Even if you know that African Americans are arrested at a greater rate than their white counterparts, it’s still a shock to see the scale of the disparity. To wit, according to a new study published in the Journal of Crime & Delinquency, nearly 50 percent of all black males have been arrested by the age of 23. Overall, 30 percent of black men, 26 percent of Latino men, and 22 percent of white men have been arrested by age 18, and those numbers jump—respectively—to 49 percent, 44 percent, and 38 percent after five years.
In a press release, the lead author of the study—University of South Carolina sociologist Robert Brame—is forthright about what this means for their livelihoods and future success, even if an arrest doesn’t come with a conviction. “Criminal records that show up in searches can impede employment, reduce access to housing, thwart admission to and financing for higher education and affect civic and volunteer activities such as voting or adoption. They also can damage personal and family relationships,” he says.
It’s key that we’re clear about what this information means. The high arrest rate for African American men isn’t evidence of greater criminality; it’s evidence of greater policing. We can see this in arrest rates for different offenses. The black arrest rate for marijuana possession, for instance, is nearly three times the arrest rate for whites, despite similar rates of marijuana use. But, because blacks are more likely to live in hyper-segregated neighborhoods with levels of poverty unseen among whites, they’re more likely to have regular police contact. Likewise, between the war on drugs and policies like “stop and frisk,” blacks in many areas are more likely to encounter law enforcement, not because they’re more likely to commit crimes, but because we’ve institutionalized the ridiculous view that blackness has something to do with criminality.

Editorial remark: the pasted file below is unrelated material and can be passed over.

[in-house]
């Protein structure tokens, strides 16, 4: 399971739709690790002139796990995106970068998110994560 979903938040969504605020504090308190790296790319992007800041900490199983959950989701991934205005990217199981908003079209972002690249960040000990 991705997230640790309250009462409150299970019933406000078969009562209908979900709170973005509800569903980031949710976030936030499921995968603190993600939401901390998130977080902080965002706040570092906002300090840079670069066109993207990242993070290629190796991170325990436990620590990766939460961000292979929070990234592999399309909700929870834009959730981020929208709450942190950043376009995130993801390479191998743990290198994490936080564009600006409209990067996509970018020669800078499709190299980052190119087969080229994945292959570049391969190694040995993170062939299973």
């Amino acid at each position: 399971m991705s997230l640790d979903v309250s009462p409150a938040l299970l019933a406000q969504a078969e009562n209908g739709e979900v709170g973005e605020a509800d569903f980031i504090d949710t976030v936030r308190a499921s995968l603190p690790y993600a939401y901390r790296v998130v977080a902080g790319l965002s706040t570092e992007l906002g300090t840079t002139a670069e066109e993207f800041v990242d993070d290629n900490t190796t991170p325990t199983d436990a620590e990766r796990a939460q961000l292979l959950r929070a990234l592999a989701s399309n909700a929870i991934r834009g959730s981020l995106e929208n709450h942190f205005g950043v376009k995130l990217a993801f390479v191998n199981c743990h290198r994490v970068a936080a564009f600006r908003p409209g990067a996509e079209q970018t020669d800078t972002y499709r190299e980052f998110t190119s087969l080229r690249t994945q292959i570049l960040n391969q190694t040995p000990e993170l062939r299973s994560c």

One other thing: As liberals and conservatives argue over the ultimate efficacy of our “war on poverty,” it’s important to recognize the extent to which both parties undermined the fight for economic security with a hugely draconian approach to criminal justice. Low-income communities were met with over-policing and mass incarceration at the same time the federal government hit the brakes on anti-poverty programs. When you add that to the powerful legacy of housing discrimination, the collapse of the industrial base, and the cumulative disadvantage of generational poverty, you’re left with stagnation, decline, and ruin.
If the War on Poverty was a failure—or alternatively, just a modest success—then it has a lot to do with the fact that we ignored segregation, pursued a ruinous War on Drugs, and refused to invest resources in the communities we engineered for failure.